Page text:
Dallas Mavericks 2012: Have the Mavericks Addressed Offseason Priorities?
Gee Mark, if I’d wanted to ride a ROLLER COASTER I would have taken a trip to SIX FLAGS…
Nevertheless, the emotionally-exhausted Maverick fan base must be cautiously optimistic that Cuban & Co. seem to once again be in the kitchen making chicken salad, even if the original ingredient was a poultry compost of their own creation.
I haven’t been shy about my feelings regarding the dissolution of the 2011 NBA Champions, much of which was only loosely about just basketball. Ironically, at least one more famous like-minded individual is now drawing more attention to the original decision thanks to the recent festivities on Twitter.
Regardless, you can’t change the past and I don’t think anyone anticipated how bad things would get. Once everyone swallowed the huge pill that there was no chance whatsoever of defending the title, the arrival of Lamar Odom and Vince Carter provided hope for a decent stop-gap year while waiting for the Dwight Howard/Deron Williams sweepstakes. When Delonte West came in and played well, and Ian Mahinmi and Brendan Wright seemed to be finally hitting their strides, there was hope.
Then things started to unravel again. Odom had perhaps the biggest inexplicable check-out in NBA history, other Mavericks struggled with injuries and started to show their age, D12 decided to hang around in Orlando for another year and the Mavericks ended up with a mediocre record and a quick exit from the playoffs.
The off-season didn’t start out much better. After losing out on DWill and Steve Nash, the Mavs sat by while many of the most desirable free agents went elsewhere, including Jason Kidd and Jason Terry.
Then came the calls for trading Dirk. Expectations are that the next several years will be in the lottery.
I wasn’t happy with the way things had been going either but I did retain enough optimism to envision scenarios in which the Mavericks could not only be competitive but set particular priorities to return to the NBA Finals right away.
After all, teams assembling a trio of stars these days usually get there in a hurry. More importantly, the 2011 Champs not only did NOT have a such a “Big 3” but the majority of key contributors were only in their first or second year with the team.
The right mix of players with not only talent but chemistry, along with good coaching, isn’t always easy to predict. The Mavericks’ championship team is a testament to that.
When Dallas finally started making personnel moves this season, the talent of the front office started to shine once again. No, you can’t change the past but you can be successful starting almost from scratch.
I believe it is a foregone conclusion that Dallas should continue to be a playoff team but is there a possibility that they could surprise everyone and be a legitimate contender?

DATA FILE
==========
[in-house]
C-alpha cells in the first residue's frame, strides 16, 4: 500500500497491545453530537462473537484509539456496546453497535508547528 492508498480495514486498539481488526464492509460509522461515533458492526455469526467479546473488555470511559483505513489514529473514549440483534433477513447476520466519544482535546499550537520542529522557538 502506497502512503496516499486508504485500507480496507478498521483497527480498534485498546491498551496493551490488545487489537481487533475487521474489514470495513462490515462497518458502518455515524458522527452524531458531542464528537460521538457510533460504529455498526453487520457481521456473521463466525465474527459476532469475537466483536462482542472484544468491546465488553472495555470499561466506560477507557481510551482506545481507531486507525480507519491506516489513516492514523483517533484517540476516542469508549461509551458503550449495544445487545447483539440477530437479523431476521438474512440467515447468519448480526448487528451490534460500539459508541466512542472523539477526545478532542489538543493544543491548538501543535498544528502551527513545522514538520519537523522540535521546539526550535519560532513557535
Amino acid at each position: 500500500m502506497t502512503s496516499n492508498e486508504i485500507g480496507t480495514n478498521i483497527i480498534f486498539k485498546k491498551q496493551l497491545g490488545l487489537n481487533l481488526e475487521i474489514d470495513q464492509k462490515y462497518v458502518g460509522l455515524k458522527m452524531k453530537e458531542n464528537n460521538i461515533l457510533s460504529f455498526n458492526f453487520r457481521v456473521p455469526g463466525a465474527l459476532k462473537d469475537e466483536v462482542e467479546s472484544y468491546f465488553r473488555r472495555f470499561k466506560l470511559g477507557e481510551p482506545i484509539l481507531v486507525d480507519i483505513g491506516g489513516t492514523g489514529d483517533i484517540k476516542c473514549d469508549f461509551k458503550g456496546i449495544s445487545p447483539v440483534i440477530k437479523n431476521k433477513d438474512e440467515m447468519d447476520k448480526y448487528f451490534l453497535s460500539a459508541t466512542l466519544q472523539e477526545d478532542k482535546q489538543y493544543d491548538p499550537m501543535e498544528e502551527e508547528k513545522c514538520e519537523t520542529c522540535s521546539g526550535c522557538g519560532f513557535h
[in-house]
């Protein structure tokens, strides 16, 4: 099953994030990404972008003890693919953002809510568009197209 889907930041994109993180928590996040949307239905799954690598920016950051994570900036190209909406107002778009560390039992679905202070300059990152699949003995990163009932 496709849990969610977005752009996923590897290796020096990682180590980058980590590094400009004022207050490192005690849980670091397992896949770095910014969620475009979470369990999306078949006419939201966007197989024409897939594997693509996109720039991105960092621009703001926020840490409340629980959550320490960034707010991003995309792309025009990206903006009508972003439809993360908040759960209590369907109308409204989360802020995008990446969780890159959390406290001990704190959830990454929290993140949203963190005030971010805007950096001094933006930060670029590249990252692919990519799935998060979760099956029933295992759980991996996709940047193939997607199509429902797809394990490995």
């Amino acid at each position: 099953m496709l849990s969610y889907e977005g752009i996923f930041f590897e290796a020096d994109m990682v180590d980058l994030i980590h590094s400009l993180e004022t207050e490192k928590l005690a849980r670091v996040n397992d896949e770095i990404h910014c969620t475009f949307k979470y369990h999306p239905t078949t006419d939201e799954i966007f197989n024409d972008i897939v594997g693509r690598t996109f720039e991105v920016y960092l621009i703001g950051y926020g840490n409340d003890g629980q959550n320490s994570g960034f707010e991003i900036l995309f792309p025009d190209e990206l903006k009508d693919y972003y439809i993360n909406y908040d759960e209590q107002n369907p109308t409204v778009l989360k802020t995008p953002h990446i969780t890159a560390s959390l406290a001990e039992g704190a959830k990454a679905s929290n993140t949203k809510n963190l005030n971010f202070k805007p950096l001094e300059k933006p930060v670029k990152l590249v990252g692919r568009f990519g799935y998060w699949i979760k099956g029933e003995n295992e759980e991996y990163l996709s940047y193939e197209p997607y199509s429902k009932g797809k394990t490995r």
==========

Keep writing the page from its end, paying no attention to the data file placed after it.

Earlier this summer I made a short list of priorities that the Mavericks needed to address in order to get back on track. Let’s look at which of those have been addressed as well as new holes that needed to be plugged once free agency began. Using the 2011 Champions rather than last year as a measuring stick, here's an evaluation of the strengths and weaknesses of the new lineup in comparison.
Priority No.1: Help Down Low
My top priority for the offseason was help down low, primarily on defense but on offense as well. Defensively it would be hard to find anyone on par with Tyson Chandler but he also didn’t have much help. His backup, Brendan Haywood, is a presence in the lane but lacks quickness, foot speed and mobility.
By contrast Chris Kaman is a competent if unspectacular defender and Elton Brand is considered among the NBA’s defensive elite—arguably comparable to Shawn Marion in being one of the most unappreciated defenders in the league. When you add rookie defensive specialist Bernard James, my impression is a comparable if not better defensive presence in the paint than in 2011.
The team's offense, however, is a completely different story. 2011 was a renaissance for Dallas in that a historically offensive-minded team became a feisty defensive squad too. The irony is that in all the years of offensive glory, Dallas had always been primarily a jump shooting team and that didn’t change dramatically, even though Chandler and Marion certainly got their share of points in the paint.
Chris Kaman has a considerably more-developed offensive game than Tyson Chandler even though we won’t see him on the receiving end of any alley-oops.
Comfortable under the basket or with a jumper, Kaman may be the best offensive center who’s ever been a Maverick.
Elton Brand is also a multi-faceted offensive player and if he can fight off the injuries and the hands of time he will also be one of the stronger post players Dallas has had.